China has just landed a new spacecraft on the surface of the moon. The mission, Chang’e 5, will collect lunar rocks and soil to bring back to Earth, as part of China’s first-ever sample return mission.
What happened: China launched Chang’e 5 on November 23. On Sunday, while in lunar orbit, Chang’e 5 separated into two parts: an orbiter and return capsule that would remain in lunar orbit, and a lander and ascent stage that would make its way to the surface a couple of days later.
At around 10:13 a.m. Eastern Time today, the lander successfully landed at a site close to Mons Rümker, a volcanic formation in the Oceanus Procellarum region on the western edge of the near side of the moon. This area is thought to be home to lunar rocks that are a couple of billion years younger than those the Apollo program brought back. Chang’e 5 is expected to begin drilling into the lunar ground for subsurface samples almost immediately.
Digging for moon rocks: Chang’e 5 will aim to scoop up at least four pounds of material from the moon. One-quarter will be from underground samples (about 6.5 feet deep), and the other three-quarters from surface material. Unlike its lunar rover predecessor, Chang’e 5 isn’t equipped with with any heating units to protect its more sensitive components from the frigid temperatures of the lunar night. That means the mission only has 14 days (the length of the lunar day) to properly gather samples before it freezes to death (figuratively speaking).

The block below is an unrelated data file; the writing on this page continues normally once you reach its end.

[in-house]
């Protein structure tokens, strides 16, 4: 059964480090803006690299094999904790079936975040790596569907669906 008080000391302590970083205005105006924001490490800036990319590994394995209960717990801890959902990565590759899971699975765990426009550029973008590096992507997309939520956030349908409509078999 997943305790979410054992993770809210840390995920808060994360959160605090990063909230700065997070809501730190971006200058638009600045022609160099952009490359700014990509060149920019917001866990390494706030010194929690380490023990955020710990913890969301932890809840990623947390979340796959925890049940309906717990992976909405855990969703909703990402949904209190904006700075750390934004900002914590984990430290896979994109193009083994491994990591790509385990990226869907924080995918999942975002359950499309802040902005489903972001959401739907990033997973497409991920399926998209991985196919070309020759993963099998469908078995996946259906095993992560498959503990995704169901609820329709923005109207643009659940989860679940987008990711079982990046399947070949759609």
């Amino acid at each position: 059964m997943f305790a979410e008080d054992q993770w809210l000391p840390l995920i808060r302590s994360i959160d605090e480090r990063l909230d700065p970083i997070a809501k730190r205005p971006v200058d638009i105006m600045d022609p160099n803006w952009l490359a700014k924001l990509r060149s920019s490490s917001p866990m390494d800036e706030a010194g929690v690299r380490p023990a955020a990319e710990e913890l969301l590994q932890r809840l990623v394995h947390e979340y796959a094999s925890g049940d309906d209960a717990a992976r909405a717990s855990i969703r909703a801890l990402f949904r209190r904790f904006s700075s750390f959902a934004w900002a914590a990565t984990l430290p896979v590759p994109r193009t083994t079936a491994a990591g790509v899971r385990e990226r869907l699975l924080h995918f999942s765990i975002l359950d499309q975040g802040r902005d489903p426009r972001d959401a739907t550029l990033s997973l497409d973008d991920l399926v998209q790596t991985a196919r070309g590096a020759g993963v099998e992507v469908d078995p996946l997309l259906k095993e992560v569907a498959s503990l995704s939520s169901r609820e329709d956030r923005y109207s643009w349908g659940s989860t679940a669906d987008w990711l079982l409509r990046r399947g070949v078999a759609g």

In about 48 hours, the ascent vehicle will ferry the lunar samples up for a rendezvous with the orbiter, which will then place the samples into the return capsule and head back to Earth several days later. Upon nearing Earth, the orbiter will jettison the return capsule, which should land in Inner Mongolia by December 17.
Making history: At this point, China is no stranger to lunar missions. The country has pulled off four successful robotic missions to the moon, including the delivery of two rovers to the surface. Chang’e 5 is the third lunar landing for the country, but only its first ever sample return mission. Only the US and the former Soviet Union have ever brought lunar rocks back to Earth. If successful, this will be the first time in 44 years (since the Soviet Union’s Lunar 24 mission) that anyone has pulled off a lunar sample return mission.
Chang’e 6 is a follow-up lunar sample return mission that should launch in 2023. Though its ostensibly a backup to Chang’e 5, it would head toward the lunar south pole for samples instead of back to Mons Rümker should Chang’e 5 prove successful.